- Project Team: Will Gant, Hua Gao, Ronak Hingarh, Tida Osotsapa, Emily Yen
- Engineer: Brett Schneider, Guy Nordenson and Associates
- Engineer Of Record: William Bast, Alberto Mena, Thornton Tomasetti
- Client: Chicago Architecture Biennial
- Architects: Yasmin Vobis & Aaron Forrest
- City: Chicago
- Country: United States
Text description provided by the architects. How much kiosk can you get for $75,000? Chicago Horizon probes this question through a quest to build the largest flat wood roof possible. Using Cross-Laminated Timber, a new carbon-negative engineered lumber product, in the largest dimensions commercially available, the kiosk aims to provide an excess of public space for the Architecture Biennial and Chicago beach-goers.
The generous 56-foot square offers an architectural lending library and shelter from the elements during its time in Millennium Park, and later becomes a large shading canopy overlooking Lake Michigan with space for commercial vending within. Chicago Horizon expresses lightness at a variety of scales, from the 8-foot hovering roof plane to the viewing platform and vending kiosk, which are suspended from the roof using chain-link fencing without any additional supports.
The lateral reach of the roof recalibrates the experience of two extremes of the Chicago landscape: at ground level, the Lake Michigan horizon dominates, forming a line of symmetry between ground and canopy. From the viewing platform, the roof becomes a new artificial horizon, shutting out the foreground and emphasizing the floating vertical Chicago skyline above an abstract floating plane.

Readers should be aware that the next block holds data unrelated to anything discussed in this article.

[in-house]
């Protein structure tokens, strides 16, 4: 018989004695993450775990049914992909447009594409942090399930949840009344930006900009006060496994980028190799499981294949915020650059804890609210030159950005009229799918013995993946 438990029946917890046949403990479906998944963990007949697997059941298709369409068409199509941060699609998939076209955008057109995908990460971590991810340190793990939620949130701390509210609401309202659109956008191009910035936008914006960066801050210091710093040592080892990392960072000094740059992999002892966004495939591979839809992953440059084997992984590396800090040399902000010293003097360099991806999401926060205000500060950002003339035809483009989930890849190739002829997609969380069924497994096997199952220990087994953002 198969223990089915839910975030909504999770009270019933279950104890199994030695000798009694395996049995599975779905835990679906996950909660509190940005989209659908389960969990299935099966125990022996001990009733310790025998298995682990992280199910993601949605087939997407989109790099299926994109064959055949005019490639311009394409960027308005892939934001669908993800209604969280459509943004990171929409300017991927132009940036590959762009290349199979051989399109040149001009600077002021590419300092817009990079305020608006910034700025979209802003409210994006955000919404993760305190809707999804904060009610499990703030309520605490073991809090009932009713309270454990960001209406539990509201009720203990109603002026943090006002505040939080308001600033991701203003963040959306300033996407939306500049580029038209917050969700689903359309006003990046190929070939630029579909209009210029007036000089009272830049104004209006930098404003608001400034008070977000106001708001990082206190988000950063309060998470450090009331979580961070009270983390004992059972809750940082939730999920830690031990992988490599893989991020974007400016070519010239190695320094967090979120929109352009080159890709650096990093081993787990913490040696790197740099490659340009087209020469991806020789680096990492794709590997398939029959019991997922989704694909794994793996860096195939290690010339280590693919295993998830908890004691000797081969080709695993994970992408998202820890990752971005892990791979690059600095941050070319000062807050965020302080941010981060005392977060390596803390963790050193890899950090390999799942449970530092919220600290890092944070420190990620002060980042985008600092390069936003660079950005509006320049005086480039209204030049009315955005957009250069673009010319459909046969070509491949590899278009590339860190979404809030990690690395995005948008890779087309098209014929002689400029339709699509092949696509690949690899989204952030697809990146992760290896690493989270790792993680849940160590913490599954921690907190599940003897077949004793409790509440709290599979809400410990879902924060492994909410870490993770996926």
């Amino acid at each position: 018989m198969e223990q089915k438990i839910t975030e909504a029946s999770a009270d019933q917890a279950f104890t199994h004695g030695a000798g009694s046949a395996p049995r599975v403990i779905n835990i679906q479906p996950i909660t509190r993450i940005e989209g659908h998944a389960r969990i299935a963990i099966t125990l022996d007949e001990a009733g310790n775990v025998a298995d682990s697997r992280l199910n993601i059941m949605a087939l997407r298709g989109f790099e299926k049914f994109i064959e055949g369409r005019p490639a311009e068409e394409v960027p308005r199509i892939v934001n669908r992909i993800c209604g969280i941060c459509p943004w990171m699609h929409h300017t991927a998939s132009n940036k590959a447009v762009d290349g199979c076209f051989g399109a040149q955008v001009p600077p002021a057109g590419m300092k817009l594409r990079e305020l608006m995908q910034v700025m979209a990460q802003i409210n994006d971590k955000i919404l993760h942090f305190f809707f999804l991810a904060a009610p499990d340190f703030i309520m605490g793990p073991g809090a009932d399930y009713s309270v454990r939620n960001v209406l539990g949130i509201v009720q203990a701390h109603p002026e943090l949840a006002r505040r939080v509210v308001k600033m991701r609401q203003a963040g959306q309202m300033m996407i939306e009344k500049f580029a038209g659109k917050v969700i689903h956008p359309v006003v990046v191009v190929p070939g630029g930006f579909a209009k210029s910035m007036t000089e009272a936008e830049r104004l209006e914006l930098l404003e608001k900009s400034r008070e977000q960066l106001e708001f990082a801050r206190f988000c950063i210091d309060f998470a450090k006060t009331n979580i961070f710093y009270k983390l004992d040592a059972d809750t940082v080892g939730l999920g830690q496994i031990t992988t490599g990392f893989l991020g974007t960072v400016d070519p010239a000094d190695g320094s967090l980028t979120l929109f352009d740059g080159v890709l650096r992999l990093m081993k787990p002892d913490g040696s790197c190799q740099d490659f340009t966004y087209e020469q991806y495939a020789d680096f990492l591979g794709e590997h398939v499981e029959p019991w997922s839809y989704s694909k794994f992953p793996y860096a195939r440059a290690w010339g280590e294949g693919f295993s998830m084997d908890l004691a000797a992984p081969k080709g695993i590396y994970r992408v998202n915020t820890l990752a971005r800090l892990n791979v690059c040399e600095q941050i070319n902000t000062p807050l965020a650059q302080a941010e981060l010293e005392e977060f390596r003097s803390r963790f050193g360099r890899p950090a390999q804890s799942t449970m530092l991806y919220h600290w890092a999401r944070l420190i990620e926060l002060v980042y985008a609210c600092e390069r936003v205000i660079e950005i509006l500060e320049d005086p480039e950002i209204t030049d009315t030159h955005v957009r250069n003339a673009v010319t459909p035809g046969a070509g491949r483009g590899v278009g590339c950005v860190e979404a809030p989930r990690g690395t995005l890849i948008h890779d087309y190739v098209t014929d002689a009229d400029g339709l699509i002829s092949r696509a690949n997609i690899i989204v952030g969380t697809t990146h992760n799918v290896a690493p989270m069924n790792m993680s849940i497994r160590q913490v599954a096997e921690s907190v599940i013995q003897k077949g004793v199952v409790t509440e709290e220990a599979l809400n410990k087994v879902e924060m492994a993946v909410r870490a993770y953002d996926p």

The pavilion roof structure represents the application of the principles of flat plate (typical to concrete construction) to the material of wood. Two layers of CLT panels—one layer oriented in each principal direction, and each outer layer oriented lengthwise to the 8-foot-wide by 56-foot-long panels—combine to form a two-way spanning plate supported at points by columns. Each layer carries bending in the direction of the panel, with the layer above or below providing shear transfer between adjacent panels (and vice versa in the other direction). The result is a surprisingly thin 8.25-inch roof structure that spans upward of 30 feet between columns.
The columns connect to the roof plate using steel tongue plate bolted to the columns, which passes up through a slot in the CLT to a horizontal plate that connects to the CLT panels from above, hidden below the roofing and waterproofing. The columns themselves are simple glued laminated sections, held off the ground by a similar tongue plate at the base. The observation platform is supported by a chain-link fence held in tension along the edge of the opening to the roof using tack welds to structural steel angle framing the opening. The overall system is simple in its detailing, use of materials, and conception of its performance as a two-way plate, and this underlying simplicity complements the efficiency of the system.